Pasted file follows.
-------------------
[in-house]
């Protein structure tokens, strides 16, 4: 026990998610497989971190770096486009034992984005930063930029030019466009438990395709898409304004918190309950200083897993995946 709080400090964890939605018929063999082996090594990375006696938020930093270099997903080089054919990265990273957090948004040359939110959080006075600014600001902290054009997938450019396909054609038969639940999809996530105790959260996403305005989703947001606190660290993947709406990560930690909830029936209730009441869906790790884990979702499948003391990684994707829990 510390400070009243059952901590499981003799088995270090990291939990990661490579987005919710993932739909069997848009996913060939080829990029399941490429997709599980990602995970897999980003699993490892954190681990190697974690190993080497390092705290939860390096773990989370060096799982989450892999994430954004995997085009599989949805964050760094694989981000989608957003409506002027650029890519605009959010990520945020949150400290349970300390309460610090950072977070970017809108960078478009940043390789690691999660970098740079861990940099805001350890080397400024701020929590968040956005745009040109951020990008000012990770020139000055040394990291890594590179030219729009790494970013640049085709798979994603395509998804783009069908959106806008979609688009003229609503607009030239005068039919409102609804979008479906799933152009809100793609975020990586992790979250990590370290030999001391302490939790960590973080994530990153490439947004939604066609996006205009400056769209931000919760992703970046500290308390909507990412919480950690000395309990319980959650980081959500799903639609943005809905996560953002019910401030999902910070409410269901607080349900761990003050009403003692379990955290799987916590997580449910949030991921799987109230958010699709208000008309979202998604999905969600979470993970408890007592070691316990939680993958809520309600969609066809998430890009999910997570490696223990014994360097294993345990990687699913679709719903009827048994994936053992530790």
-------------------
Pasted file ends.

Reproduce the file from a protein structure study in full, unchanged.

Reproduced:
[in-house]
């Protein structure tokens, strides 16, 4: 026990998610497989971190770096486009034992984005930063930029030019466009438990395709898409304004918190309950200083897993995946 709080400090964890939605018929063999082996090594990375006696938020930093270099997903080089054919990265990273957090948004040359939110959080006075600014600001902290054009997938450019396909054609038969639940999809996530105790959260996403305005989703947001606190660290993947709406990560930690909830029936209730009441869906790790884990979702499948003391990684994707829990 510390400070009243059952901590499981003799088995270090990291939990990661490579987005919710993932739909069997848009996913060939080829990029399941490429997709599980990602995970897999980003699993490892954190681990190697974690190993080497390092705290939860390096773990989370060096799982989450892999994430954004995997085009599989949805964050760094694989981000989608957003409506002027650029890519605009959010990520945020949150400290349970300390309460610090950072977070970017809108960078478009940043390789690691999660970098740079861990940099805001350890080397400024701020929590968040956005745009040109951020990008000012990770020139000055040394990291890594590179030219729009790494970013640049085709798979994603395509998804783009069908959106806008979609688009003229609503607009030239005068039919409102609804979008479906799933152009809100793609975020990586992790979250990590370290030999001391302490939790960590973080994530990153490439947004939604066609996006205009400056769209931000919760992703970046500290308390909507990412919480950690000395309990319980959650980081959500799903639609943005809905996560953002019910401030999902910070409410269901607080349900761990003050009403003692379990955290799987916590997580449910949030991921799987109230958010699709208000008309979202998604999905969600979470993970408890007592070691316990939680993958809520309600969609066809998430890009999910997570490696223990014994360097294993345990990687699913679709719903009827048994994936053992530790």